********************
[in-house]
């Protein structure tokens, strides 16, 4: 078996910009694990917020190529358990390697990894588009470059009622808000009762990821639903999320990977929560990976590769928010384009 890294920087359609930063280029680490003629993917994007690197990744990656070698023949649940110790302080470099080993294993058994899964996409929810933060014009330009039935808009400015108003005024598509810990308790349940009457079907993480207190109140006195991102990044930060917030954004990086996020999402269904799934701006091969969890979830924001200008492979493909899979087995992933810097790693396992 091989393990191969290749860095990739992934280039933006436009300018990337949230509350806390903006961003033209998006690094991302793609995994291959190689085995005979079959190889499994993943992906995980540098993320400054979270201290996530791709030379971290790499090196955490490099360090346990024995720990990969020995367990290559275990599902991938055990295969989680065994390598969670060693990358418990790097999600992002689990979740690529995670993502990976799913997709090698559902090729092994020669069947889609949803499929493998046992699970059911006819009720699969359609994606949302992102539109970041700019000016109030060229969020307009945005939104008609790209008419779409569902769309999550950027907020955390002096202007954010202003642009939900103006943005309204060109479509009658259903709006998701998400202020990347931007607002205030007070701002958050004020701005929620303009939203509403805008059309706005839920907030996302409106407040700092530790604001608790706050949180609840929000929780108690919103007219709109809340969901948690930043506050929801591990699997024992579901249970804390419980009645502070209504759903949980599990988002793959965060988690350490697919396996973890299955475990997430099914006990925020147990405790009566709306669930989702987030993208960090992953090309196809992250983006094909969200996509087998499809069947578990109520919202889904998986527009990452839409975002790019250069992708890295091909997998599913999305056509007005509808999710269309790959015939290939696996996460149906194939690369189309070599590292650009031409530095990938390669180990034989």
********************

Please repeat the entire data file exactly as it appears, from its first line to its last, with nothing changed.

[in-house]
């Protein structure tokens, strides 16, 4: 078996910009694990917020190529358990390697990894588009470059009622808000009762990821639903999320990977929560990976590769928010384009 890294920087359609930063280029680490003629993917994007690197990744990656070698023949649940110790302080470099080993294993058994899964996409929810933060014009330009039935808009400015108003005024598509810990308790349940009457079907993480207190109140006195991102990044930060917030954004990086996020999402269904799934701006091969969890979830924001200008492979493909899979087995992933810097790693396992 091989393990191969290749860095990739992934280039933006436009300018990337949230509350806390903006961003033209998006690094991302793609995994291959190689085995005979079959190889499994993943992906995980540098993320400054979270201290996530791709030379971290790499090196955490490099360090346990024995720990990969020995367990290559275990599902991938055990295969989680065994390598969670060693990358418990790097999600992002689990979740690529995670993502990976799913997709090698559902090729092994020669069947889609949803499929493998046992699970059911006819009720699969359609994606949302992102539109970041700019000016109030060229969020307009945005939104008609790209008419779409569902769309999550950027907020955390002096202007954010202003642009939900103006943005309204060109479509009658259903709006998701998400202020990347931007607002205030007070701002958050004020701005929620303009939203509403805008059309706005839920907030996302409106407040700092530790604001608790706050949180609840929000929780108690919103007219709109809340969901948690930043506050929801591990699997024992579901249970804390419980009645502070209504759903949980599990988002793959965060988690350490697919396996973890299955475990997430099914006990925020147990405790009566709306669930989702987030993208960090992953090309196809992250983006094909969200996509087998499809069947578990109520919202889904998986527009990452839409975002790019250069992708890295091909997998599913999305056509007005509808999710269309790959015939290939696996996460149906194939690369189309070599590292650009031409530095990938390669180990034989």